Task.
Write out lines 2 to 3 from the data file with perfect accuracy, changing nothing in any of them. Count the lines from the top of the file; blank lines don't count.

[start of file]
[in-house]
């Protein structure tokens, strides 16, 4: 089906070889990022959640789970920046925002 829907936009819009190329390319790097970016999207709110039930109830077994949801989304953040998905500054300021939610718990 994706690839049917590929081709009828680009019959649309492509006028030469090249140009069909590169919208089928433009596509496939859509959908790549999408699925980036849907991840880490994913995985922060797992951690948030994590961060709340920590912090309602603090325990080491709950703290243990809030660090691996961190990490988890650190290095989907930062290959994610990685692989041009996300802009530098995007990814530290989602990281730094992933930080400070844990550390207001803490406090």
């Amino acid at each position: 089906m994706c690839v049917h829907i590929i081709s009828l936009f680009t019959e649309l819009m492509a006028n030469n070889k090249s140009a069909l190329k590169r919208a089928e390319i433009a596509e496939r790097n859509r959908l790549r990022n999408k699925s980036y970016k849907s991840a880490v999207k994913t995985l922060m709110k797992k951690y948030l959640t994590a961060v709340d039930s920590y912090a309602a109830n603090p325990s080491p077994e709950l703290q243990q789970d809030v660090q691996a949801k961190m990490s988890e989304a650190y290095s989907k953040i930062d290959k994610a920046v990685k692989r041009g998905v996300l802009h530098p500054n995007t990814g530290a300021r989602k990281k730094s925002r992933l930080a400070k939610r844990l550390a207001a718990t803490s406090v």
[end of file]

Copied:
């Protein structure tokens, strides 16, 4: 089906070889990022959640789970920046925002 829907936009819009190329390319790097970016999207709110039930109830077994949801989304953040998905500054300021939610718990 994706690839049917590929081709009828680009019959649309492509006028030469090249140009069909590169919208089928433009596509496939859509959908790549999408699925980036849907991840880490994913995985922060797992951690948030994590961060709340920590912090309602603090325990080491709950703290243990809030660090691996961190990490988890650190290095989907930062290959994610990685692989041009996300802009530098995007990814530290989602990281730094992933930080400070844990550390207001803490406090």
């Amino acid at each position: 089906m994706c690839v049917h829907i590929i081709s009828l936009f680009t019959e649309l819009m492509a006028n030469n070889k090249s140009a069909l190329k590169r919208a089928e390319i433009a596509e496939r790097n859509r959908l790549r990022n999408k699925s980036y970016k849907s991840a880490v999207k994913t995985l922060m709110k797992k951690y948030l959640t994590a961060v709340d039930s920590y912090a309602a109830n603090p325990s080491p077994e709950l703290q243990q789970d809030v660090q691996a949801k961190m990490s988890e989304a650190y290095s989907k953040i930062d290959k994610a920046v990685k692989r041009g998905v996300l802009h530098p500054n995007t990814g530290a300021r989602k990281k730094s925002r992933l930080a400070k939610r844990l550390a207001a718990t803490s406090v």